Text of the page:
Yes, each and every time (even when going way back to my early childhood and forgiving my mom for dying and leaving), I realized that I really needed to forgive myself.  There really wasn’t any point in forgiving her for “leaving” if I couldn’t forgive myself for being confused about the entire process (I was only about 6 or so at the time).

You see, I had a choice to make.  And like many things in life, forgiveness is a choice.

As Richard Bach explains it, “If it’s never our fault, we can’t take responsibility for it. If we can’t take responsibility for it, we’ll always be its victim.”

And I wasn’t about to play the role of victim.  No way. No how. Nuh uh.

So instead, I chose to not only forgive those that harmed me (whatever that may have looked like to the child I was and the adult I am), but to also forgive myself for how I reacted.  You see, I was just doing the best that I could in that situation.  This was especially true when working on those family challenges I mentioned earlier.

The entire process was very rewarding. I feel much better know about some of my family stuff (my mother’s death included) and I’m feeling much more confident and self-assured.

And a pleasant side effect that I noticed…I’m able to fully and happily accept a compliment.  There’s no longer any need to explain why that compliment wasn’t necessary or to question the giver’s sincerity or honesty.  I can willingly just receive.

Where that came from I really don’t know. But I do know that it came about after I started working on forgiveness for a couple weeks.  And the happy coincidences don’t stop there…new friends, unexpected income, more loving relationship with my husband, etc.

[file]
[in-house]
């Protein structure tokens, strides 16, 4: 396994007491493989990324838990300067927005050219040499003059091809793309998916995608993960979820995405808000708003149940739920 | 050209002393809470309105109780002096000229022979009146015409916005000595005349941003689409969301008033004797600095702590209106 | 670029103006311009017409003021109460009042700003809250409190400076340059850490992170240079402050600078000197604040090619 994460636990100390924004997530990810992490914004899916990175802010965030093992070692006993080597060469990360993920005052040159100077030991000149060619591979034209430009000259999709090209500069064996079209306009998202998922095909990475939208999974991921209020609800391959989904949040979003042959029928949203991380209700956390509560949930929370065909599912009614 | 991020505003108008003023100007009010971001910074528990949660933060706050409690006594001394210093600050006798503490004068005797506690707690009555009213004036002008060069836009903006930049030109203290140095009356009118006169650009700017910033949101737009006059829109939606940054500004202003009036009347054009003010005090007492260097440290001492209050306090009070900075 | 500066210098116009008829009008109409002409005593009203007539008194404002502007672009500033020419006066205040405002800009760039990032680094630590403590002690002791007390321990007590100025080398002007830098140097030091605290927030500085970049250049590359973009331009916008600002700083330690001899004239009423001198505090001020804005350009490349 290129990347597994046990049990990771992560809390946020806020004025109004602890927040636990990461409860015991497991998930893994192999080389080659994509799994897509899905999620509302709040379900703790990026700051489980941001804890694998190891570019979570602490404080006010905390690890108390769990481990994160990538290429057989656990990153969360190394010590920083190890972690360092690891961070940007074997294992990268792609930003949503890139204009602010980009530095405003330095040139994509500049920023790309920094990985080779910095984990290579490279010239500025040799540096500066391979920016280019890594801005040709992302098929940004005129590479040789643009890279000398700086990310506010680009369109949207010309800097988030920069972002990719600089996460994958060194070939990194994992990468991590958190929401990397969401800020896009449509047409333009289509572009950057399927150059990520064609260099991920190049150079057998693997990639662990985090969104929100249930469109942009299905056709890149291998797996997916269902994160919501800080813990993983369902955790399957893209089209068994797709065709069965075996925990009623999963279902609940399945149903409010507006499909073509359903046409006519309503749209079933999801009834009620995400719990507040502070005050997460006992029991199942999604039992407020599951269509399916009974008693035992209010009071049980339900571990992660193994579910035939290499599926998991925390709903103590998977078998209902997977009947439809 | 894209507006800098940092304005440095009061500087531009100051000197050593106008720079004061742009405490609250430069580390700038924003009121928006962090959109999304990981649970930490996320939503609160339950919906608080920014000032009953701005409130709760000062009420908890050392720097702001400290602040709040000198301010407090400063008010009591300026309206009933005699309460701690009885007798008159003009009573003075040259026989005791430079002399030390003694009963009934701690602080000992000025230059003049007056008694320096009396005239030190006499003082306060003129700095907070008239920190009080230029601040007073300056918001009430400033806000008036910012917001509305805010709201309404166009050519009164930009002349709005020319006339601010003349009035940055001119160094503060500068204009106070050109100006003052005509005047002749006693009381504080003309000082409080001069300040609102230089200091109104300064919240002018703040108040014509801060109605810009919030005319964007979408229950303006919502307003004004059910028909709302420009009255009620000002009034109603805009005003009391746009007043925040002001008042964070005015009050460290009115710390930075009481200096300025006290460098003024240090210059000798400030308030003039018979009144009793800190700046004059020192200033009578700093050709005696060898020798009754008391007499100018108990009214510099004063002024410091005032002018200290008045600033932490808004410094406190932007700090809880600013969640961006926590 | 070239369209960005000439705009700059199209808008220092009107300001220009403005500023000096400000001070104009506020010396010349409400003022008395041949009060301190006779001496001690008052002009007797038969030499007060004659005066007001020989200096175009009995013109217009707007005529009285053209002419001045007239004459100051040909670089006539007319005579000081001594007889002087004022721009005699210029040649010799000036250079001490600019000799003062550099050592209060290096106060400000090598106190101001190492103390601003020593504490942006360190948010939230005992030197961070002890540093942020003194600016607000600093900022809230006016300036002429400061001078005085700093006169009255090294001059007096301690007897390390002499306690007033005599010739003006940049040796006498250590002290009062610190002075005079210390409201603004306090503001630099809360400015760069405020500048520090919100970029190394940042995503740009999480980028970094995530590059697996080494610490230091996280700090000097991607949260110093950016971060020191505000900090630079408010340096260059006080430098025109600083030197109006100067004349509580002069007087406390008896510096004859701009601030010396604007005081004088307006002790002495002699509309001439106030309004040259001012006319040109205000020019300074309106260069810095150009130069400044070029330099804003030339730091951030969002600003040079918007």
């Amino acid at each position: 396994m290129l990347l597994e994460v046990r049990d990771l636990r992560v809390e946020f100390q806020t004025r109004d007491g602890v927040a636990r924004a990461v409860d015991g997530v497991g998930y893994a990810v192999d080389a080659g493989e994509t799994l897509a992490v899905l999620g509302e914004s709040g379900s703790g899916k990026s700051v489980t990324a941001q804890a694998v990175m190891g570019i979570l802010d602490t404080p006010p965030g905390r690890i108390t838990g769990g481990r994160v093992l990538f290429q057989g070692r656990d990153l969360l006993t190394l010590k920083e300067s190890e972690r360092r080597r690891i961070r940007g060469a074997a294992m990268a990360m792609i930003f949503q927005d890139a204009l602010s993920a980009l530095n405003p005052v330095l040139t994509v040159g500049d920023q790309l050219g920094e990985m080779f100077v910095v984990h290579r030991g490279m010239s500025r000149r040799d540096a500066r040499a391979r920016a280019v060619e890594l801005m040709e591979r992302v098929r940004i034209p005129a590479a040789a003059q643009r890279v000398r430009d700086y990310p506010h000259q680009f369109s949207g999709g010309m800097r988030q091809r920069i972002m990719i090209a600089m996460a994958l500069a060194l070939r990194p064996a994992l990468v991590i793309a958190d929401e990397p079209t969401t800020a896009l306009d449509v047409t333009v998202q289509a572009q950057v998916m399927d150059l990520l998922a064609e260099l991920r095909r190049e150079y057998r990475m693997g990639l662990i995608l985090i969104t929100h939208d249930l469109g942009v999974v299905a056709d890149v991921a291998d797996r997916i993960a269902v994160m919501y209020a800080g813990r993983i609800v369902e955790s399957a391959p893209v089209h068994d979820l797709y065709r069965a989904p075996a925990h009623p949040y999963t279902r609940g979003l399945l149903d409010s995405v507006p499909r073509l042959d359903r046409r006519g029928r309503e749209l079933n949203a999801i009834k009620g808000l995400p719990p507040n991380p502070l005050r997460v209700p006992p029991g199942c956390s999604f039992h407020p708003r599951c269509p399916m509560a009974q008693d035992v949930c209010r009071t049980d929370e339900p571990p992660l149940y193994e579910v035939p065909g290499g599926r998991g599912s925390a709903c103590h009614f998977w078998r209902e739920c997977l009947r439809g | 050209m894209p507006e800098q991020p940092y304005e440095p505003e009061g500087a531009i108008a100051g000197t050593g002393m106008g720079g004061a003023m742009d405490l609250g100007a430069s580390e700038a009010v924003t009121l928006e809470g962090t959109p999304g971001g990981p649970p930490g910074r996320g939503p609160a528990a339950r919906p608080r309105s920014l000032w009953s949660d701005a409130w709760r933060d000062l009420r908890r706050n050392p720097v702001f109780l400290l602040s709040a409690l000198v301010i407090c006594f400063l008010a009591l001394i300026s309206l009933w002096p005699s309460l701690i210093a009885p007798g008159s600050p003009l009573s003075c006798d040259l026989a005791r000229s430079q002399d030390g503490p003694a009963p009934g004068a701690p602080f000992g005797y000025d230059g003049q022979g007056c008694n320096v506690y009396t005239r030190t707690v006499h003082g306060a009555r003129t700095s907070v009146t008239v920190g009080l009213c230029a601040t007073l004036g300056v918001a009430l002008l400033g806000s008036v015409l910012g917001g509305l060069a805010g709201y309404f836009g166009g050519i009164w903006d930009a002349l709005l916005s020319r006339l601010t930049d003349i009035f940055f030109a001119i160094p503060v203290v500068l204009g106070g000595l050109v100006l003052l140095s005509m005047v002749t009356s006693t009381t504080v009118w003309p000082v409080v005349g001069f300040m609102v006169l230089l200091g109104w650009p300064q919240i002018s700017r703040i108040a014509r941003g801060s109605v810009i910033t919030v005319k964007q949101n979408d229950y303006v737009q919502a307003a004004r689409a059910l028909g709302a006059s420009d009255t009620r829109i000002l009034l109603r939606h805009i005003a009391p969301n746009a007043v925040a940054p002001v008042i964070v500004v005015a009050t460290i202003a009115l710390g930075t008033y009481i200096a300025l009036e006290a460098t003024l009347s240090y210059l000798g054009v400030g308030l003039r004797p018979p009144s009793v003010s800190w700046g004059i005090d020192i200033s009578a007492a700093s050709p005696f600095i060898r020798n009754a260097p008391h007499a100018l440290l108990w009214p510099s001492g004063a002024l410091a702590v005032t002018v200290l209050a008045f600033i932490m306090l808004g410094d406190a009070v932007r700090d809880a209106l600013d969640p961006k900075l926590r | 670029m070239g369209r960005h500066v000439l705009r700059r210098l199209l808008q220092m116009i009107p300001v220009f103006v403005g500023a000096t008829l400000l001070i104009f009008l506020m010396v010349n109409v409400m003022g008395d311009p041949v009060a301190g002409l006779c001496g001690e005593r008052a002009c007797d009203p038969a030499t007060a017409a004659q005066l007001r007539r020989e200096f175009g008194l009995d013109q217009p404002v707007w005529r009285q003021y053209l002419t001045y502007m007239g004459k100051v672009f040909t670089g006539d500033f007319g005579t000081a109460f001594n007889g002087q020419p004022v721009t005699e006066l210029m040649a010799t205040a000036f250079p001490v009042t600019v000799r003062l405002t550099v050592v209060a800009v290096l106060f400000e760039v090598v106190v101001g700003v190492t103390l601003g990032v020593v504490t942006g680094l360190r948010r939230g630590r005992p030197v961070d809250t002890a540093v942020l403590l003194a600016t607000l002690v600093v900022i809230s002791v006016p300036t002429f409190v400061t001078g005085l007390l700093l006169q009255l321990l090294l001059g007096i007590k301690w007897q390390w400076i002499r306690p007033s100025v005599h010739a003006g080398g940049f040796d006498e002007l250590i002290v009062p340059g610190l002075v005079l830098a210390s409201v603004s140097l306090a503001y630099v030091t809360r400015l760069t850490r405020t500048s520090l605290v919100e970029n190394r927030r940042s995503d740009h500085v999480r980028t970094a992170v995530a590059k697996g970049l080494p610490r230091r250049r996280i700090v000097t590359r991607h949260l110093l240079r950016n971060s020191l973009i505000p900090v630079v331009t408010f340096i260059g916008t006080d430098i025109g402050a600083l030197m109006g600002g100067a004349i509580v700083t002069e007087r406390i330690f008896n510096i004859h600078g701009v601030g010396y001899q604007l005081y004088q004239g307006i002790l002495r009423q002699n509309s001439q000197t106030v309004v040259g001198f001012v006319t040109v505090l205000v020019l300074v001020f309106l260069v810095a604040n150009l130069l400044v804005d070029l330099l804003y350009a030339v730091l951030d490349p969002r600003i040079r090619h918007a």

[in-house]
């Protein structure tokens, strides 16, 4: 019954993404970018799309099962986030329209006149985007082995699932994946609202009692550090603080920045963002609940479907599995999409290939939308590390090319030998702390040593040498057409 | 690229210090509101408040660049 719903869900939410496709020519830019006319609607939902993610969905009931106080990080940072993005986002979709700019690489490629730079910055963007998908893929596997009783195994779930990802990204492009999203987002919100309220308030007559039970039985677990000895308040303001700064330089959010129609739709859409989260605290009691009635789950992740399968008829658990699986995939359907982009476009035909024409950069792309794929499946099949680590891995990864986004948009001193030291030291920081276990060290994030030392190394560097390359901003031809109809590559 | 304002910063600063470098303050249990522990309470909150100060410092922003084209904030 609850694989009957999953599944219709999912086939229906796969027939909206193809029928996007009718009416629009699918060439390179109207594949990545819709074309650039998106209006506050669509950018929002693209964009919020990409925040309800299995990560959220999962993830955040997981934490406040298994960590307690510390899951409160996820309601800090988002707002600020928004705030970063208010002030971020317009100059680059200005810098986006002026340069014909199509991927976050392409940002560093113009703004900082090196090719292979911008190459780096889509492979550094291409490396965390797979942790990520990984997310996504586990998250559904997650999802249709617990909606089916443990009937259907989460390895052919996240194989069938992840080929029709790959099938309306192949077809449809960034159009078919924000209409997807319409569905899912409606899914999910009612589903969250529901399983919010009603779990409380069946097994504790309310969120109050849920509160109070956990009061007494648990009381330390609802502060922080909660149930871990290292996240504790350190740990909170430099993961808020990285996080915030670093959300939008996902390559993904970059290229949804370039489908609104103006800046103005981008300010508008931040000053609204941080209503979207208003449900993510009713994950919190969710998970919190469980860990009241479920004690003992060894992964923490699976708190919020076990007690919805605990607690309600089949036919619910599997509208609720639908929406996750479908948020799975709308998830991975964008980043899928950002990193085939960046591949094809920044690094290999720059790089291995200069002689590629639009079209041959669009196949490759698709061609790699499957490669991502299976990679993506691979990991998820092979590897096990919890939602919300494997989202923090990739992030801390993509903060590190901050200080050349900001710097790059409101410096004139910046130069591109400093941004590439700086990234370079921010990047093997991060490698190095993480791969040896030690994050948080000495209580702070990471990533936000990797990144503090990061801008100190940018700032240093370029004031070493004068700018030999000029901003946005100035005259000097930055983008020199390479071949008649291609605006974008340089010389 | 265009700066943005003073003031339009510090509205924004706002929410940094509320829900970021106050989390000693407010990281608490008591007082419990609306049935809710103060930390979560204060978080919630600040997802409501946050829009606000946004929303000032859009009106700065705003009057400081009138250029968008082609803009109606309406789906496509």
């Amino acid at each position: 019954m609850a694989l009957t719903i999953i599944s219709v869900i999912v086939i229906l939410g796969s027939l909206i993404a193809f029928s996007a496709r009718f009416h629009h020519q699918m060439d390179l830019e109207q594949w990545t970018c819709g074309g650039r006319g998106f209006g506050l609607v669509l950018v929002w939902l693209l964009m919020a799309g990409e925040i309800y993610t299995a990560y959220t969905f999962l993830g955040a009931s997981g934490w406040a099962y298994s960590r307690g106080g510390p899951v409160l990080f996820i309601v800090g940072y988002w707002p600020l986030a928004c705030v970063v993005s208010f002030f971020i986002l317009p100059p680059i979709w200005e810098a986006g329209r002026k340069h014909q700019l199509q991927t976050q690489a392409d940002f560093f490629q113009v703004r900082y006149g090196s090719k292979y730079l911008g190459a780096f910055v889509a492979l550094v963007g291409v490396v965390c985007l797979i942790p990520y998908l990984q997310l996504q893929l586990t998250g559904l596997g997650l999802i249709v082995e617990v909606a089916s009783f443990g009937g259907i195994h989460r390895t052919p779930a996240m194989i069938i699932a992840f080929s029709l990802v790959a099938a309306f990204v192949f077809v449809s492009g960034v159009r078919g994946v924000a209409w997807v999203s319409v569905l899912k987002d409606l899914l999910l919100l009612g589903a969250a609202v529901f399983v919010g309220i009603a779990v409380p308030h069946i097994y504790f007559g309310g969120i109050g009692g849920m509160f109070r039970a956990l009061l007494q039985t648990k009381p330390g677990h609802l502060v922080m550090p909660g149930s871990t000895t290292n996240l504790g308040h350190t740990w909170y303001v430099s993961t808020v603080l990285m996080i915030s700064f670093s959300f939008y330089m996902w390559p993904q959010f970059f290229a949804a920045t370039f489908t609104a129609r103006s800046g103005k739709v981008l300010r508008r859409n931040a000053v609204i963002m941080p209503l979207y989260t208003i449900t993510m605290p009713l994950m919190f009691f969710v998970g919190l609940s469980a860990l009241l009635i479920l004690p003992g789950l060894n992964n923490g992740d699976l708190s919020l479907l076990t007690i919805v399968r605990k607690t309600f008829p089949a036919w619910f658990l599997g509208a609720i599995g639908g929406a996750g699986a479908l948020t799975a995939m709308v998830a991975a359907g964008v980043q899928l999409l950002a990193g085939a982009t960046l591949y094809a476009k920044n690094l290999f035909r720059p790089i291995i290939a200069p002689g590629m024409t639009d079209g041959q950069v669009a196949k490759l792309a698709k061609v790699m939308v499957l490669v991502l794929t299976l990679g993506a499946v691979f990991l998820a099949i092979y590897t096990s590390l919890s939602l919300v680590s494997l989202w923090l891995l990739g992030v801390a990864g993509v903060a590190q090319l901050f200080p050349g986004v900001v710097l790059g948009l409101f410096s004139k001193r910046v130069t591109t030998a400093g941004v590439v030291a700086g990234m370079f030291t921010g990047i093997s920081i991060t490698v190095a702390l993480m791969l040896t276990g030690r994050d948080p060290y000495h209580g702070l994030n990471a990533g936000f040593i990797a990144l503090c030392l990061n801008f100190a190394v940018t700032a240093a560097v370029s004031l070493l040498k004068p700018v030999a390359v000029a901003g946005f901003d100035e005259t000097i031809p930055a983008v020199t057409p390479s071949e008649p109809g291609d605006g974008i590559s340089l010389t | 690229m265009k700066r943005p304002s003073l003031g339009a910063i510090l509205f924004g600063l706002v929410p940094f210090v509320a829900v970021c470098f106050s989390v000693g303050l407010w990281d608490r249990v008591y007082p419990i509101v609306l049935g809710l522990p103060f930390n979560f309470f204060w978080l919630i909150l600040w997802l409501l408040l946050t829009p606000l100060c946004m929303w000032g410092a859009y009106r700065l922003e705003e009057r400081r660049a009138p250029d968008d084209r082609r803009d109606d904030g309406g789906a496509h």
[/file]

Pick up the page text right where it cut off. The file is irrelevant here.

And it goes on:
So worth it.

To help you to work through your own challenges and practice your own acts of forgiveness, here are some suggestions to get you started…

Write a letter to the person you’d like to forgive.  Say everything you never got around to telling them.  And then burn it, shred it, rip it up.  Destroy it and release it in a way that feels comfortable to you.

Use guided meditation to walk you through the process of forgiveness (and/or cord cutting).  I have some resources to help you out that can be found HERE.

Practicing telling that person that you forgive them (“I forgive and release you.”).  You don’t need to worry about believing it right from the start, just make a practice of saying it….repeatedly.

Whatever you do, don’t get caught back up in the drama.  This isn’t about reliving any pain or horrible personal experiences. You’re not processing anything, you’re merely acknowledging that some stuff happened and you’re letting it go.

Remember that this is all about simplicity and ease…and release.  It’s about releasing the hold that someone has over you and releasing yourself from playing the victim.

“Forgiveness is not always easy. At times, it feels more painful than the wound we suffered, to forgive the one that inflicted it. And yet, there is no peace without forgiveness.”

~ Marianne Williamson